For the Love of Free Inquiry

Kali Jerrard

CounterCurrent: Week of 6/5/23

Is it time for science to jump the higher ed ship? J. Scott Turner, director of the Diversity in the Sciences Project at the National Association of Scholars, and author of a recent article on Minding the Campus, believes so. For a long time, the sciences and academia have existed together in a mutual relationship: “[u]niversities provide the means for scientists to do science—laboratories, students, bookkeepers, etc. Scientists hustle the grant monies not only to do their work, but also to pay for universities’ costs.” But now, the state of the modern university is rather bleak, and the sciences are no longer protected from the ailments plaguing higher ed.  

Political ideology encroaches on all aspects of campus life, the “diversity, equity, and inclusion” agenda looms large, and tenure is under threat—institutional neutrality, freedom of inquiry, and academic freedom are facing attacks from all sides. The sciences are no exception. For a long time, scientists were content to “do their own thing” at colleges and universities, and largely remained undisturbed and well-funded. But no longer. Turner explains,

In short, academic scientists can no longer assume that they will just be left alone to “do science.” In this new academic ecosystem, the scientist is looking more and more like a galley slave, whose life has come to be governed by a variation on the motto of Quintus Arrius, the galley captain in Ben Hur: “Maximize grant revenues, churn out papers, and live!” … For academic scientists, the question no longer is “who needs whom?”, but rather “who serves whom?”

This sobering reality raises the question: would science be better off under the status quo, or out from under it? Turner affirms the latter and suggests the creation of Independent Science Faculties (ISFs) as a solution—and for those who want academic freedom, it’s compelling.

ISFs would be autonomous professional firms, much like what legal and medical professionals have already created in their respective fields. Turner illustrates what an agreement between ISFs and higher ed institutions could look like:

Imagine that a group of academic biologists working at (for the sake of argument) Simplicio University (SU) decide to leave and organize themselves into an ISF firm (for the sake of argument), Salviati Life Sciences, LLC (SLS). SU now faces a choice. It could hire, at great expense and disruption to its mission, an entire new life sciences faculty. Or it could enter into a contract with SLS to provide the educational and research services its formerly on-board biologists had provided. SU could continue to offer its students a biology curriculum, and SLS could deliver the top-notch education its members had always provided.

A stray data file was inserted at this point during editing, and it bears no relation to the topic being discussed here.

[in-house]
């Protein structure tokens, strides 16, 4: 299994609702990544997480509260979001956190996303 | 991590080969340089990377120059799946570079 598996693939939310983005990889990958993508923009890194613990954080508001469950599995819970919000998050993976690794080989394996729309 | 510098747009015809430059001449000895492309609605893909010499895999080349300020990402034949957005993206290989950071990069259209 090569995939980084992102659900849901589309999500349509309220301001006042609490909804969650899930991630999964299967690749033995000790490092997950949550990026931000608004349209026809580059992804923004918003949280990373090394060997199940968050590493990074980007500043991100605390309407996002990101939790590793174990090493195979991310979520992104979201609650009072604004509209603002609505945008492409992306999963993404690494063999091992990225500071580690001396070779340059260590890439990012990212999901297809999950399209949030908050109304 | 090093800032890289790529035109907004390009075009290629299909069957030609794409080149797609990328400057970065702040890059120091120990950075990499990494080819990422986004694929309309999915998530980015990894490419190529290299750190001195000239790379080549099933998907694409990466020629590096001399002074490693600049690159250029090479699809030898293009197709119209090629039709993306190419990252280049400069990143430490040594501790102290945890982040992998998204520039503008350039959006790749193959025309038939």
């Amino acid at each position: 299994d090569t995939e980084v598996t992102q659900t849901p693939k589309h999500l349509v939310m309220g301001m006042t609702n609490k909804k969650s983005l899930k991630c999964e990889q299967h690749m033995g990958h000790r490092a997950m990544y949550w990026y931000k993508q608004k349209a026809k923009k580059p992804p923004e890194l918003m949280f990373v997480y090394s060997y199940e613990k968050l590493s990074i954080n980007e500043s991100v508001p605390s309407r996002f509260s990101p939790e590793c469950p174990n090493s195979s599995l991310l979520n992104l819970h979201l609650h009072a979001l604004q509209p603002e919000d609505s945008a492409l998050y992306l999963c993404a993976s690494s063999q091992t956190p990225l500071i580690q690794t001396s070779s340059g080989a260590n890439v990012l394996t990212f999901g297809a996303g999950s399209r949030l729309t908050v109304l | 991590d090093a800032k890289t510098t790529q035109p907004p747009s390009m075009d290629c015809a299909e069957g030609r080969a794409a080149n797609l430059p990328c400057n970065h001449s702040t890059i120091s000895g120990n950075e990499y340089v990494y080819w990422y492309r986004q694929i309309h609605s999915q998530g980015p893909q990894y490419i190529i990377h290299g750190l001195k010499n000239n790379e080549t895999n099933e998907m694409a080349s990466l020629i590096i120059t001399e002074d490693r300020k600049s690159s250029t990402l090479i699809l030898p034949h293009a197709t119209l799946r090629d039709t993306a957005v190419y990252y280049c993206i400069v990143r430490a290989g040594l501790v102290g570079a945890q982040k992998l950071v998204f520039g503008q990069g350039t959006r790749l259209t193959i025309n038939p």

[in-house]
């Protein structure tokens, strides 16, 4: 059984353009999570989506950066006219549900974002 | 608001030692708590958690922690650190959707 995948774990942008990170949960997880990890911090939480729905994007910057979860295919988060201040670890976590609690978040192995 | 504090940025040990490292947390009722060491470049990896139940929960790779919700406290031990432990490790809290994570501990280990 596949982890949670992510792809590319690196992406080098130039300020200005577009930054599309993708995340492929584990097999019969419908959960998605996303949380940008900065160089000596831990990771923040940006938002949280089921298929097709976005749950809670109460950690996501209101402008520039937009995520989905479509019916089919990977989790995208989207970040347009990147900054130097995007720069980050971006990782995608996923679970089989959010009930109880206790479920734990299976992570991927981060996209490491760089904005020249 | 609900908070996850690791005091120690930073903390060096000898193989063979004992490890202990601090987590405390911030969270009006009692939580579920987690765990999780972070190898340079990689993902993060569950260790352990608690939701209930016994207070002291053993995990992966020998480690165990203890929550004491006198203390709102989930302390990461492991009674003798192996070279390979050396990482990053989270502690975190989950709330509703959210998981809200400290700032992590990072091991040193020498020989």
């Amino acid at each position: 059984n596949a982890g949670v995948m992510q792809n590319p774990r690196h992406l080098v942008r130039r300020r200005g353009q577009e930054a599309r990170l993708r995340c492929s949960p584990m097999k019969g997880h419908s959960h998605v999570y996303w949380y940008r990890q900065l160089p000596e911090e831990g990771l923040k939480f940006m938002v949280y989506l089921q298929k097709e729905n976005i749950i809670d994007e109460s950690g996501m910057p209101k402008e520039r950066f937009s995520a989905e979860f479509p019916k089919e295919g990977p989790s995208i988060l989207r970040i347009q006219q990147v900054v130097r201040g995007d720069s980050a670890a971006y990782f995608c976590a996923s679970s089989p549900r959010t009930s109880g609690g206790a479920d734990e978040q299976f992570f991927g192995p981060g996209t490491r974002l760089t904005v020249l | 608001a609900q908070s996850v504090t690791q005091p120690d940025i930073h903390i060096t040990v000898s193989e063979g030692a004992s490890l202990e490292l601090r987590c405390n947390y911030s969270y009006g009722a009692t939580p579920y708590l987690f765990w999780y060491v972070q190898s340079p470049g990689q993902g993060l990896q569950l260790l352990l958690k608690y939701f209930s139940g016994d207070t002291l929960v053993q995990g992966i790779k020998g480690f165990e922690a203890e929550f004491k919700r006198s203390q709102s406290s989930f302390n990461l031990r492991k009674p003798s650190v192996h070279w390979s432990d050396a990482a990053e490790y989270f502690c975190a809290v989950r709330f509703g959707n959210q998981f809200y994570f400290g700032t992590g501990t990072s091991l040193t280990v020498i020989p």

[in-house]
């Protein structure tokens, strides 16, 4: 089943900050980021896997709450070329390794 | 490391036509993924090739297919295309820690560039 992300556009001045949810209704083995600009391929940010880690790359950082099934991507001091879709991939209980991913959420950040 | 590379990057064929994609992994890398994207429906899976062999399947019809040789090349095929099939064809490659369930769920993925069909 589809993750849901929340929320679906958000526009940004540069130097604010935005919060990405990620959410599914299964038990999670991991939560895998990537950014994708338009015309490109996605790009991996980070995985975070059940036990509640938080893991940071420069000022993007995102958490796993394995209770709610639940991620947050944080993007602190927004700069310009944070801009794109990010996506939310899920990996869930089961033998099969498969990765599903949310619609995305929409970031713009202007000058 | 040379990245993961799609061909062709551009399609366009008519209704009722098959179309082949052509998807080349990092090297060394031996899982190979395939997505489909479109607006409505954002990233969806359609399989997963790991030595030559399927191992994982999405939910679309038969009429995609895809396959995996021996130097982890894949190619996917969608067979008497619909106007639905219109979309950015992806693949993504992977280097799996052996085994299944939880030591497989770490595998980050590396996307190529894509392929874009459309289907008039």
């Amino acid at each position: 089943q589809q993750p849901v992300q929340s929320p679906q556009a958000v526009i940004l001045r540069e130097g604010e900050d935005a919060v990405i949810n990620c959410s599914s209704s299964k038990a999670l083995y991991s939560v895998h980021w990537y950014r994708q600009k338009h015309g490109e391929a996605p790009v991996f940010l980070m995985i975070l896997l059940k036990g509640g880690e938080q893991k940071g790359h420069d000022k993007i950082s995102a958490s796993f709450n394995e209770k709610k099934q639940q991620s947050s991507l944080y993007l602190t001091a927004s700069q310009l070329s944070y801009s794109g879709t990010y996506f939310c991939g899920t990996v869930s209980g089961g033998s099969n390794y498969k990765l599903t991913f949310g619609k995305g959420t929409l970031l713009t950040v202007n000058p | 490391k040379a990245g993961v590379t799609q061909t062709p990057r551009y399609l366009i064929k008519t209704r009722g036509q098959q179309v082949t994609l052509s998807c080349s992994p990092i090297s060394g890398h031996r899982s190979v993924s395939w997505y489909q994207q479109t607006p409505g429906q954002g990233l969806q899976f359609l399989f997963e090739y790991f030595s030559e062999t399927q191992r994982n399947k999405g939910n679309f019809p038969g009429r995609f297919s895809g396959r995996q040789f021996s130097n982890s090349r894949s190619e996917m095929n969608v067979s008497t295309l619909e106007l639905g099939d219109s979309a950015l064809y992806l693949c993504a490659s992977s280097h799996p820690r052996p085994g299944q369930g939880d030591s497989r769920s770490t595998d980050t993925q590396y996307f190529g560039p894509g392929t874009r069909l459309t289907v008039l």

Turner also explains how such details as salaries, tenure, and research abilities would work in ISFs. The faculties would be an expansion of the research institute model—one where scientists could form self-governing, autonomous guilds (which have historically strengthened the sciences). For example, Turner writes:

SLS need not be under any obligation to restrict its services to SU students only. It can “unsilo” itself to offer education to any student from any university with which SLS has a contract. It could even act as a freelance provider. In short, SLS can meet the needs of students navigating through the complex web of knowledge in ways that the turgid universities cannot manage. As part of a larger network of life sciences ISFs, SLS is also now brought into a competitive marketplace, which brings market discipline, and, markets being what they are, incentivizes innovation and adaptability in ways that universities cannot. 

To be clear, every proposed solution has inherent risks. But the takeaway is this: we must act to preserve academic freedom and inquiry, and Turner’s ISF model is a persuasive and thought-provoking experiment. “If done right,” he argues, “scientists in ISFs could have more secure employment, enjoy greater intellectual autonomy, and be freer to innovate and take risks than their present university positions will allow.” 

Until next week.

CounterCurrent is the National Association of Scholars’ weekly newsletter, written by the NAS Staff. To subscribe, update your email preferences here.

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